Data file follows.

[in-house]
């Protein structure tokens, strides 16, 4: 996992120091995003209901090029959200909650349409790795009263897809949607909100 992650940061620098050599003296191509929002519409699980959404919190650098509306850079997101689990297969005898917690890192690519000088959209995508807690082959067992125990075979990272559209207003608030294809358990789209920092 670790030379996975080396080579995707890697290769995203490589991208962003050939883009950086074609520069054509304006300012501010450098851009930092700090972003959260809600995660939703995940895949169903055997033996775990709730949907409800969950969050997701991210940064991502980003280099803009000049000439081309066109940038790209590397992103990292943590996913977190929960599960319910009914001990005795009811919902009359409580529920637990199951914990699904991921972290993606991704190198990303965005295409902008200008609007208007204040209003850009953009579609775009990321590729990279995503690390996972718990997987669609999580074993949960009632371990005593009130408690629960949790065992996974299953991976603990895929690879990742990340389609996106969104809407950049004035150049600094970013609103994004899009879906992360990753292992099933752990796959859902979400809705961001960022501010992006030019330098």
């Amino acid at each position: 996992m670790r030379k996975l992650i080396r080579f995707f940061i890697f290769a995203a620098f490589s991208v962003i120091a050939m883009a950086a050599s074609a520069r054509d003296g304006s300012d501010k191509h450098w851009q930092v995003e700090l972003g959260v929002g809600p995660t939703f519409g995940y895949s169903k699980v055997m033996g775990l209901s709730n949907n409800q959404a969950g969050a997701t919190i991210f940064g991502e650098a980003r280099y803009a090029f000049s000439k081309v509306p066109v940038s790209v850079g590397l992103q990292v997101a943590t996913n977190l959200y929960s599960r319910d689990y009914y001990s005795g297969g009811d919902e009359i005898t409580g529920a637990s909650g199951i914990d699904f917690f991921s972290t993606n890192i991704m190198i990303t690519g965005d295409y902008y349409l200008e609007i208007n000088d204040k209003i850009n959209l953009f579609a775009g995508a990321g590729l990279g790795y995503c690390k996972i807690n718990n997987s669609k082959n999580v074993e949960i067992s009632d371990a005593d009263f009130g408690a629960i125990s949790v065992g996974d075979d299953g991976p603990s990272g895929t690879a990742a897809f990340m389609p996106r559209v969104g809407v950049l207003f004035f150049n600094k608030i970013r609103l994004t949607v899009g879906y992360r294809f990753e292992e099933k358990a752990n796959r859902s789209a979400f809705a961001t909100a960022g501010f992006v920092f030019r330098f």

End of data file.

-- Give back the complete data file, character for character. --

[in-house]
């Protein structure tokens, strides 16, 4: 996992120091995003209901090029959200909650349409790795009263897809949607909100 992650940061620098050599003296191509929002519409699980959404919190650098509306850079997101689990297969005898917690890192690519000088959209995508807690082959067992125990075979990272559209207003608030294809358990789209920092 670790030379996975080396080579995707890697290769995203490589991208962003050939883009950086074609520069054509304006300012501010450098851009930092700090972003959260809600995660939703995940895949169903055997033996775990709730949907409800969950969050997701991210940064991502980003280099803009000049000439081309066109940038790209590397992103990292943590996913977190929960599960319910009914001990005795009811919902009359409580529920637990199951914990699904991921972290993606991704190198990303965005295409902008200008609007208007204040209003850009953009579609775009990321590729990279995503690390996972718990997987669609999580074993949960009632371990005593009130408690629960949790065992996974299953991976603990895929690879990742990340389609996106969104809407950049004035150049600094970013609103994004899009879906992360990753292992099933752990796959859902979400809705961001960022501010992006030019330098």
């Amino acid at each position: 996992m670790r030379k996975l992650i080396r080579f995707f940061i890697f290769a995203a620098f490589s991208v962003i120091a050939m883009a950086a050599s074609a520069r054509d003296g304006s300012d501010k191509h450098w851009q930092v995003e700090l972003g959260v929002g809600p995660t939703f519409g995940y895949s169903k699980v055997m033996g775990l209901s709730n949907n409800q959404a969950g969050a997701t919190i991210f940064g991502e650098a980003r280099y803009a090029f000049s000439k081309v509306p066109v940038s790209v850079g590397l992103q990292v997101a943590t996913n977190l959200y929960s599960r319910d689990y009914y001990s005795g297969g009811d919902e009359i005898t409580g529920a637990s909650g199951i914990d699904f917690f991921s972290t993606n890192i991704m190198i990303t690519g965005d295409y902008y349409l200008e609007i208007n000088d204040k209003i850009n959209l953009f579609a775009g995508a990321g590729l990279g790795y995503c690390k996972i807690n718990n997987s669609k082959n999580v074993e949960i067992s009632d371990a005593d009263f009130g408690a629960i125990s949790v065992g996974d075979d299953g991976p603990s990272g895929t690879a990742a897809f990340m389609p996106r559209v969104g809407v950049l207003f004035f150049n600094k608030i970013r609103l994004t949607v899009g879906y992360r294809f990753e292992e099933k358990a752990n796959r859902s789209a979400f809705a961001t909100a960022g501010f992006v920092f030019r330098f």